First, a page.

In the age of ebooks and ecommerce what should bookstores look like in order to stay relevant and solvent?

The answers, both disturbing and hopeful, will be compiled into a series of articles. As I research the state of bookstores today, partnerships have come up many times and there may be some good ideas to be found in the discussion.

What do Successful Business Partnerships look Like?

In an ideal business partnership, the audience for one product or service is predisposed to like the partner product or service, and both businesses benefit. Here are a couple to think about:

photo courtesy of

photo courtesy of

Hawaii 5-0 and Chevy:  If you have ever seen an episode of Hawaii 5-0, you know the show has a partnership with Chevrolet. All of the 5-0 detectives drive Chevy vehicles, with the showcase car being Danny’s Camaro. The cars get almost as much screen time as Alex O’Loughlin’s bare torso and the show’s dialogue often includes a casual remark about low gas consumption or sweet cornering. But the real impact is off-screen. Not only have Hawaiian Chevy dealers gotten a boost but there are dozens of blogs and articles about the show’s cars and tie-ins, all of which is good word-of-mouth for the Chevy brand.

High Street fashion designers and Target: The capsule collections by big name designers like Missoni, Philip Lim, and Prabal Gurung give everybody a boost: the big name designer is able to reach a wider audience with a highly profitable venture, Target differentiates itself from competition like Walmart and Kohl’s, and customers get labels they could not otherwise afford. In fact the capsule collections have proven so popular that the Target website actually crashed in 2011 when the Missoni collection premiered. Here’s an article from Target about designers competing to be part of the trend.

Land o’ Lakes and University of Minnesota: There are many examples of collaborations between universities and businesses out there but this internship story resonates because the school and the business have roots in the local community. Internships are amazing partnerships; students seek out schools that give them great internships which are resume-worthy work experiences. Those students have a head start when job hunting after graduation. The businesses get to evaluate potential hires without a high cost or commitment. A win all around.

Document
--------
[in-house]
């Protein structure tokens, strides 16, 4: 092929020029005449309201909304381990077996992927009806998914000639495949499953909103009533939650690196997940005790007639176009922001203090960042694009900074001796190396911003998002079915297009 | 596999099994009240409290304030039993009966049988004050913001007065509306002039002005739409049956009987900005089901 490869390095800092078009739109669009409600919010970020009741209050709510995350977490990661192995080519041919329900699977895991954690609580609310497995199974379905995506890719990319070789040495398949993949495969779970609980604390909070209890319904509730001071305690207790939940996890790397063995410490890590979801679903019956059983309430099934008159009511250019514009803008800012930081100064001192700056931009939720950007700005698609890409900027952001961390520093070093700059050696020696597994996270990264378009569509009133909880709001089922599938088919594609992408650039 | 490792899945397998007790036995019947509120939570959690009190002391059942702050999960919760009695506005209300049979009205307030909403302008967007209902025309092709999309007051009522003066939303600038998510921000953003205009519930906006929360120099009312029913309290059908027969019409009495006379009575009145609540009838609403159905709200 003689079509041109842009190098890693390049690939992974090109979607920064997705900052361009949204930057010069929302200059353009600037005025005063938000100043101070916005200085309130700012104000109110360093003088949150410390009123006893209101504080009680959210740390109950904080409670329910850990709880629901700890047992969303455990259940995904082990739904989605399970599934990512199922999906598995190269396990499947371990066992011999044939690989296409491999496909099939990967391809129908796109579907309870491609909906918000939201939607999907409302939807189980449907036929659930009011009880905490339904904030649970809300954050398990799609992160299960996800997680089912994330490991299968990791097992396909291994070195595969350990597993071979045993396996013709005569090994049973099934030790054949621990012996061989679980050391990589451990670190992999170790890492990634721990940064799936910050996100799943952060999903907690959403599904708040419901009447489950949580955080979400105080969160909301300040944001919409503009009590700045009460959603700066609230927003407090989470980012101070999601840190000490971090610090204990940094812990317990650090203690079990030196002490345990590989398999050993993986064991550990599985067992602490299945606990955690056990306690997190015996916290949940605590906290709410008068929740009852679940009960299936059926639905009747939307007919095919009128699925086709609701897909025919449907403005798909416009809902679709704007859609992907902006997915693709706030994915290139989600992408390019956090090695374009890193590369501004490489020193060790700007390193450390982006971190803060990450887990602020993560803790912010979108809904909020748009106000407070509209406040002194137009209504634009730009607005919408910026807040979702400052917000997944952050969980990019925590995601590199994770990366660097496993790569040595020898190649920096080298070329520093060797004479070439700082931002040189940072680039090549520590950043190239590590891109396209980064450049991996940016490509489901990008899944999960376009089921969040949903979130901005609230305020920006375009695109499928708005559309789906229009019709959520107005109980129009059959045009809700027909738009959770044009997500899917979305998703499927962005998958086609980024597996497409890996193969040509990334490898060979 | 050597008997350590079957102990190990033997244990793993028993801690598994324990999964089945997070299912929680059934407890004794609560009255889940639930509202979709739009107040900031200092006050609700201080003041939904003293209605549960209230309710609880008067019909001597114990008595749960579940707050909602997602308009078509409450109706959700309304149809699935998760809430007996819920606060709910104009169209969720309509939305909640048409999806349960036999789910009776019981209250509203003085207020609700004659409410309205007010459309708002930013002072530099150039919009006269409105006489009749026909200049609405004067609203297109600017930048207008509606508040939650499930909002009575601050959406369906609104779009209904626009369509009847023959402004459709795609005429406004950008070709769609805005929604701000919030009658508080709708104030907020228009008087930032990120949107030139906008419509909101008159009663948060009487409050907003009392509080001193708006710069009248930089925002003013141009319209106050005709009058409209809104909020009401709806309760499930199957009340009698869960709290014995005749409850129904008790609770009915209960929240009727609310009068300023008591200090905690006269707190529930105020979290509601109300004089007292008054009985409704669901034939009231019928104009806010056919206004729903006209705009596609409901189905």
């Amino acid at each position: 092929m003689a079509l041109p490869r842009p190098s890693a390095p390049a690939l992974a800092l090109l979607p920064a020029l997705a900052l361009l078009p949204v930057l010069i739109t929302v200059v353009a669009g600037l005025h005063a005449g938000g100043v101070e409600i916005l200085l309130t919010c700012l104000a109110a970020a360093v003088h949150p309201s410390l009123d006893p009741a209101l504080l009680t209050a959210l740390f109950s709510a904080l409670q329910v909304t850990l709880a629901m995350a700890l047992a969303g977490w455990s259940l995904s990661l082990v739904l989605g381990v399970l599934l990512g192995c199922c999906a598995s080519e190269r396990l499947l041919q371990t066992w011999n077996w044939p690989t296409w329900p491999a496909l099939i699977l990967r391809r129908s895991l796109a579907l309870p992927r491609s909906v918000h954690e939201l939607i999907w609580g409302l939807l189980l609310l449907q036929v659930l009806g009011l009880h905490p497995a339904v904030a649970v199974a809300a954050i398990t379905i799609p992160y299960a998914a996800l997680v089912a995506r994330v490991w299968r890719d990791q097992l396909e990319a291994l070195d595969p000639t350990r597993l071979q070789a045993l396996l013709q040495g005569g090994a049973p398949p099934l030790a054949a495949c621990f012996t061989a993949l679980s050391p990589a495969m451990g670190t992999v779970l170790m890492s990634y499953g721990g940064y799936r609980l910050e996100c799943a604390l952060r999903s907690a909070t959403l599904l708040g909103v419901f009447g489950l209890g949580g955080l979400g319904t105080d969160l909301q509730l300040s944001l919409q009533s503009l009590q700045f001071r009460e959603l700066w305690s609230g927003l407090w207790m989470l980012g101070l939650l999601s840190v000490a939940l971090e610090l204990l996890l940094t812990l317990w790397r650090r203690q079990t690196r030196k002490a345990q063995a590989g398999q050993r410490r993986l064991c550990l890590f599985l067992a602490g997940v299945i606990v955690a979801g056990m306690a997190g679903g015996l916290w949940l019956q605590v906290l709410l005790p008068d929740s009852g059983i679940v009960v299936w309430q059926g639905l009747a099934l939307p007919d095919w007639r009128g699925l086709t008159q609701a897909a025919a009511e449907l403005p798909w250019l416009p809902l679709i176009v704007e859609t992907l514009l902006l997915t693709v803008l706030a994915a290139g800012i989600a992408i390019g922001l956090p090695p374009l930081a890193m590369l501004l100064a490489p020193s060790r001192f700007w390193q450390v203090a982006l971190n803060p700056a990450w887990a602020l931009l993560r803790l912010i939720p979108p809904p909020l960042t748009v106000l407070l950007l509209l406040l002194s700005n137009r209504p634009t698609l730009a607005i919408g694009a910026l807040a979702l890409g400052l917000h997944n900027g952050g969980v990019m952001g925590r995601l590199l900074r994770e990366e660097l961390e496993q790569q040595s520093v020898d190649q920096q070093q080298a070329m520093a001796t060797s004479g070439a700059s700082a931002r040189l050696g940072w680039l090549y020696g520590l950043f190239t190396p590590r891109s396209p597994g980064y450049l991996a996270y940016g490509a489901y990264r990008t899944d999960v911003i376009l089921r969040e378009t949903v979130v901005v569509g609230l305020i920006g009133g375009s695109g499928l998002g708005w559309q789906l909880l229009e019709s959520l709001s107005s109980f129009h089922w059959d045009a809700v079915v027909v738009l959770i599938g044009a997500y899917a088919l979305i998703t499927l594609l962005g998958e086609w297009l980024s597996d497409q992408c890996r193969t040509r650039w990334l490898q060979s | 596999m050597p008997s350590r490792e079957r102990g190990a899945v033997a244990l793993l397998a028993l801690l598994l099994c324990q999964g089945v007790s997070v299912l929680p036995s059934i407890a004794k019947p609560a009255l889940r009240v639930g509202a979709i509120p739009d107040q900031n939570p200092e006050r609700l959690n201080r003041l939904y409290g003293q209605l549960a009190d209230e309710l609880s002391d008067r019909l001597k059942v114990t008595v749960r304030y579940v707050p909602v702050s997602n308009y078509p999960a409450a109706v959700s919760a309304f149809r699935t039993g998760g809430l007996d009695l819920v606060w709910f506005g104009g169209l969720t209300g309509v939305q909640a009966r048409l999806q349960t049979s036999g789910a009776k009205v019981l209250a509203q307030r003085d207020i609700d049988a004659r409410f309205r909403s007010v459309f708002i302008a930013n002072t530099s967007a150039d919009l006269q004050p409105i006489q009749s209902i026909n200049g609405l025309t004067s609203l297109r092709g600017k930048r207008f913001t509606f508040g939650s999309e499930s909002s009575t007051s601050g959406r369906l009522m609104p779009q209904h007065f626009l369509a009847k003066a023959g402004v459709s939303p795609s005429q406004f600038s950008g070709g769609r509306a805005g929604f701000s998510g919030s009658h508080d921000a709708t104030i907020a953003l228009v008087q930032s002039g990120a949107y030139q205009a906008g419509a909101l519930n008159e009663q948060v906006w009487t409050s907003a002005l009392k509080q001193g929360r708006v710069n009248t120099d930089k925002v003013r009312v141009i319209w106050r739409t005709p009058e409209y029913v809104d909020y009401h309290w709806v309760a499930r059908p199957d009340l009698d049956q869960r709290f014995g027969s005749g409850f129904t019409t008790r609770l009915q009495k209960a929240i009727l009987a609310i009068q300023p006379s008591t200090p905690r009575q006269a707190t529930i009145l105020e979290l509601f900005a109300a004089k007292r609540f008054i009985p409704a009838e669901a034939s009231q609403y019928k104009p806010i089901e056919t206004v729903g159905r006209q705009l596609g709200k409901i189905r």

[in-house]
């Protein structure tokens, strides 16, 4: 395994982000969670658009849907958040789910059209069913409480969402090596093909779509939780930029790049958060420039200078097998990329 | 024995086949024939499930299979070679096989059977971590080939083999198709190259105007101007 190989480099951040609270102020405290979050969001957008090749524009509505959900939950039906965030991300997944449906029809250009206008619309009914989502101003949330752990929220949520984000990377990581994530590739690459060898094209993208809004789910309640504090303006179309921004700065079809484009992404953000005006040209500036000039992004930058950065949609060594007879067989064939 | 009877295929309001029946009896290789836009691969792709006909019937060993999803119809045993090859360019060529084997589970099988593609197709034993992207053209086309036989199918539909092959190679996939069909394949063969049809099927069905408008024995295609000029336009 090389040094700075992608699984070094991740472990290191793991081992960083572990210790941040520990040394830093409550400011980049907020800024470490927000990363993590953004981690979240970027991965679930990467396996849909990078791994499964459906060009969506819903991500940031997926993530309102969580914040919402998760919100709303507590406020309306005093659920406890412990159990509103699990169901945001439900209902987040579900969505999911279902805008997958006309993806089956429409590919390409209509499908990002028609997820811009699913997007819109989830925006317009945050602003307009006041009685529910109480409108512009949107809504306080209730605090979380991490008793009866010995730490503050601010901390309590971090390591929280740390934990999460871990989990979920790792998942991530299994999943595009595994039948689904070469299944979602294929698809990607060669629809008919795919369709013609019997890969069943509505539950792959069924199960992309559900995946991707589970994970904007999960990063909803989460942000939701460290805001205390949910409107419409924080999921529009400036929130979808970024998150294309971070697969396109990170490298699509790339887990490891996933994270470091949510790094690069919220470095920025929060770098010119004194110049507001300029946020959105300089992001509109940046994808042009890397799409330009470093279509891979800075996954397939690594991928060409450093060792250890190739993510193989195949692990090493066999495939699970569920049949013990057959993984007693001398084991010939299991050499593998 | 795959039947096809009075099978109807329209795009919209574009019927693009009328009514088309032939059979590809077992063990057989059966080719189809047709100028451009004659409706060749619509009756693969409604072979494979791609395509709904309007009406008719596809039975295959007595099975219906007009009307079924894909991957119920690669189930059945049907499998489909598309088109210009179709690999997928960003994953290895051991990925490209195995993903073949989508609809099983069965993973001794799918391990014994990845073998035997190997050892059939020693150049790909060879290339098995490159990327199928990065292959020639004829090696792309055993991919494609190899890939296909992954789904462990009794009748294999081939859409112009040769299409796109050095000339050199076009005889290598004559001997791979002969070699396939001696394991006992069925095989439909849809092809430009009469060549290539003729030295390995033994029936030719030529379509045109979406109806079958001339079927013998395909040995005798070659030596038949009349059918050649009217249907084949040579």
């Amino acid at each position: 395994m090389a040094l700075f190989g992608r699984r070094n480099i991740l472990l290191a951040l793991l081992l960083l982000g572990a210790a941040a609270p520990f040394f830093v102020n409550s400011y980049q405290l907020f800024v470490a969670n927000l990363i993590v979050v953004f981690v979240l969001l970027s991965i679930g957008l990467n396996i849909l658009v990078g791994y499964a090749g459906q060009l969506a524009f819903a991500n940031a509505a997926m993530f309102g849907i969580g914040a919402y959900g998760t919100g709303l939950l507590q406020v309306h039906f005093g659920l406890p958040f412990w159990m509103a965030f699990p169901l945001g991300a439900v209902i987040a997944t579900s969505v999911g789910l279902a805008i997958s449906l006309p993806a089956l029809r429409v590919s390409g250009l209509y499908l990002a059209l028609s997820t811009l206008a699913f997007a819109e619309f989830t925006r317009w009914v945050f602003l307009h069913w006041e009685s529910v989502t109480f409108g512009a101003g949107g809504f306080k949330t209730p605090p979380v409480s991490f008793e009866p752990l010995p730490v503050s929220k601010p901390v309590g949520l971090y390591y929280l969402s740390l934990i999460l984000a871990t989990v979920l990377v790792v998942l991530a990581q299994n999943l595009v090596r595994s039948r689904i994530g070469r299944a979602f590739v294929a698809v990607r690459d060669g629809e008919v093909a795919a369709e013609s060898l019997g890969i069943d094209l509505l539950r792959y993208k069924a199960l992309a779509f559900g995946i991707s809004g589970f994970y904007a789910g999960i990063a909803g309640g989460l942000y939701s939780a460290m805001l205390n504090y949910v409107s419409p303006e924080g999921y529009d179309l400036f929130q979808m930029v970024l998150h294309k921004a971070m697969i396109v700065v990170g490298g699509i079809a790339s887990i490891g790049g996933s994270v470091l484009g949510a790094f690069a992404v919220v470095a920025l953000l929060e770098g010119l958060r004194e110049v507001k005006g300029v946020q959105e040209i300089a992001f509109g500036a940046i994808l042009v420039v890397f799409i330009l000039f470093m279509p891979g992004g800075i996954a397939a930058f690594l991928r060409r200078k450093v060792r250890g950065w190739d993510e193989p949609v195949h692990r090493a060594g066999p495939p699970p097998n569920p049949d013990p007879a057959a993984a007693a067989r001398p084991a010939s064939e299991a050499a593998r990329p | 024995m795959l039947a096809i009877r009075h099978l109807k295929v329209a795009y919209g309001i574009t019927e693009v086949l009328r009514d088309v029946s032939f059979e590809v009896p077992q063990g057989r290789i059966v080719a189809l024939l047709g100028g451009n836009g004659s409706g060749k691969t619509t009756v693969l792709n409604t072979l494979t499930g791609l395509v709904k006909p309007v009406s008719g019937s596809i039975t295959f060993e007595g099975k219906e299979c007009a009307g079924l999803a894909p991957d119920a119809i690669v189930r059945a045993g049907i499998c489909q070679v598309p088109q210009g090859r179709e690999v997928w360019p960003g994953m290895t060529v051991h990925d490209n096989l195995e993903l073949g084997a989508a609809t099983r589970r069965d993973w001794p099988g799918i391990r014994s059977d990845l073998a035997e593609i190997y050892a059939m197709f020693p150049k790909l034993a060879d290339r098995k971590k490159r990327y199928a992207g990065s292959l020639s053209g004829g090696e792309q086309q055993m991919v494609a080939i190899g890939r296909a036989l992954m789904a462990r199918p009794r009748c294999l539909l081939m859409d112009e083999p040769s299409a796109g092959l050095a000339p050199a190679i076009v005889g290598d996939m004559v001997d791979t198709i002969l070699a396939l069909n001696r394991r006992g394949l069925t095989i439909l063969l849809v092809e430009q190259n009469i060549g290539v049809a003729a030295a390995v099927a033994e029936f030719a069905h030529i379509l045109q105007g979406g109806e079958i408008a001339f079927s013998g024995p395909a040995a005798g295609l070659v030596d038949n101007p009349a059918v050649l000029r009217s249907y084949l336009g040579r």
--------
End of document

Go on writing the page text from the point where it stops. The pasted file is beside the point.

Business Partnerships for Bookstores?

The bookstore with a partnership might look a lot different than a space with only books in it, with a few cards or bookmarks thrown in for good measure. Here are a few examples the book industry could build on:

photo courtesy of

photo courtesy of

Books and Fashion: Both Anthropologie and Urban Outfitters are trendy, upscale stores with a dedicated fan base. Fashion is the main product line for both stores, but a shopper will also find home goods like quilts and painted knobs in Anthropologie and funky chalkboards in Urban Outfitters. And both carry books geared to their shopper demographics and the overall vibe of the store. The Urban Outfitter in Cambridge, MA, had a terrific collection of humor, art, and design books when I was there last year, and Anthropologie stores can usually be relied upon to have cookbooks, shelter, fashion, gift books, and journals.

Books and Museums: The Smithsonian Air and Space Museum is one of the best places to go for aviation-themed books. The bookstore in the Udvar-Hazy Center of the museum in Dulles, VA quickly sells out of titles and it is not uncommon to walk by empty shelves. Across the pond, the Scott Polar Research Institute in Cambridge University, UK, is part think tank, part museum, and part bookstore which features books by and about polar explorers. Most of the titles are hard-to-find or unique books that are sold both at the institute and online via the institute’s website.

Books and Hotels: As this New York Times article shows, people who stay at hotels might want something to read. While the article talks about a library, a capsule bookstore can also cater to that audience. From my own experience, one of my own favorite bookstore discoveries was the shop-within-a-shop at the Sheraton Bijao Resort in Panama.